What did Jesus find when he went down
into the waters of the Jordan river,
to baptized at the hands of John?
What awaited him as he plunged into the bath of repentance
to which John had called his fellow Israelites
in preparation for the coming day of judgment?
Certainly not the washing away of his own sins;
Luke has already informed us in the beginning of his Gospel
that the child born of Mary is holy, the Son of God.
There was no need for Jesus to repent,
to turn his life around.
What, then, took place that day in the river Jordan?
What happened to him in those waters?
Today’s celebration of the Baptism of the Lord
concludes the Christmas season,
and reminds us that for the past few weeks
we have been doing something more
than simply celebrating Jesus’ birthday.
The Baptism of Jesus continues
the “epiphany” or “manifestation” of Jesus to the world
that we celebrated last Sunday:
the Father’s voice from heaven
and the descent of the Holy Spirit in the form of a dove
show to those present that Jesus is God’s beloved Son –
he truly is “Emmanuel,” God-with-us.
But there is an even deeper connection
between the Baptism of Jesus and the mystery of Christmas.
For the incarnation is not simply about God the eternal Son
taking on a human nature –
as stupendous as that event is –
but it is also about we humans
becoming, through Christ, partakers in God’s own nature.
The early Christian theologian Athanasius of Alexandria
wrote that Christ “was made human
that we might be made God" (De incarnatione no. 54).
This theme has echoed throughout the Christian tradition.
When the priest or deacon mixes water into the wine
at the preparation of the gifts at Mass
he prays, “may we come to share in the divinity of Christ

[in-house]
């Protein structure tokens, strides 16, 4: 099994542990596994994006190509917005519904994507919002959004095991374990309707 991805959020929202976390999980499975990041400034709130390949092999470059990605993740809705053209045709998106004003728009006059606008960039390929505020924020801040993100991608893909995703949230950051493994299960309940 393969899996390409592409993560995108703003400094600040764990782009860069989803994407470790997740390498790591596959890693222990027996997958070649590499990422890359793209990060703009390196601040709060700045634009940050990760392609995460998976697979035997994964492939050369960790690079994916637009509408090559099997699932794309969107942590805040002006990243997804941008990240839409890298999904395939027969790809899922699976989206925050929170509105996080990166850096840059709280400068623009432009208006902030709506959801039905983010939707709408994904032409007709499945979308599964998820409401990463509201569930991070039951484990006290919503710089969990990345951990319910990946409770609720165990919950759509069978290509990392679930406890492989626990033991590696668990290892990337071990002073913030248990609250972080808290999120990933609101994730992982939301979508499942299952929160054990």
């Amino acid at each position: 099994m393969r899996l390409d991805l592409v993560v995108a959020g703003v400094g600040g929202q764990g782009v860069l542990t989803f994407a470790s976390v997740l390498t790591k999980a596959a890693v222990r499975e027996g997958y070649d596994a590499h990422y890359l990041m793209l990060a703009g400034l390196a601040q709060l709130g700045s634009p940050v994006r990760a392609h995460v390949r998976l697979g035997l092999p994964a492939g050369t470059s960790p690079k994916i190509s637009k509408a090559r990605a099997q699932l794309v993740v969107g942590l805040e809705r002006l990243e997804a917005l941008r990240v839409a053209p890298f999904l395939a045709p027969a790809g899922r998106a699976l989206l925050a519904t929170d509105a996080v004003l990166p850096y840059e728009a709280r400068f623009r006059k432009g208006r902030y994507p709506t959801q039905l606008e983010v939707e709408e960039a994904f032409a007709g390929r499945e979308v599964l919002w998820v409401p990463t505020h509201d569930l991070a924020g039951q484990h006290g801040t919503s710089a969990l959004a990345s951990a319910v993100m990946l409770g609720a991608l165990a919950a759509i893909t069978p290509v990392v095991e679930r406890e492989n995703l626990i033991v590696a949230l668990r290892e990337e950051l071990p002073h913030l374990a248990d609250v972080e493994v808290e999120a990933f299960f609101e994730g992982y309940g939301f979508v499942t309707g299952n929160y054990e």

who humbled himself to share in our humanity.”
The poet Gerard Manly Hopkins put it this way:
In a flash, at a trumpet crash,
I am all at once what Christ is, | since he was what I am.
This theme is sometimes called
the admirabile commercium or “wondrous exchange”:
God takes on human nature in all its frailty
so that we may take on the immortality of God’s own nature.
This is the event of our salvation that we celebrate at Christmas,
and it is also what we celebrate in the Baptism of Christ.
What did Jesus find when he went down into the water?
He found the waters of death that we had created.
And in those waters he found us:
drowned in the waters of chaos,
submerged in our alienation from God,
suffocated by our own unlovely sinful acts,
the dead bloated with the corpsegas
of pride and greed and envy.
of pride and greed and envy.
And stripping himself of his immortality,
Jesus transformed those waters of death into waters of life,
exchanging his divine immortality for our human death,
so that we who were drowned in sin
might be raised with him to immortal life.
Through our baptism,
which St. Paul calls “the bath of rebirth,”
we become partners in that wondrous exchange.
In baptism the Holy Spirit poured out on Christ
is “richly poured out on us”;
in baptism God declares that we, like Christ,
are God’s beloved, on whom God’s favor rest;
in baptism, like Christ, heaven opened to us.
What did we find when we went down
into the waters of baptism?
What awaited us in the bath of repentance?
We did not find death
but the robe of immortality
that Christ left for us there,
the glorious garment of which he stripped himself
so that we might be clothed in everlasting life.
Wrapped by Christ in that robe of light
we pray that we may be worthy of such a garment,
that we might live lives that reflect
the divine glory that has been given to us.
It was for this that God became a human being:
that God’s life and light might be reflected in us
who have become through grace
what Christ is by nature:
beloved sons and daughters of God.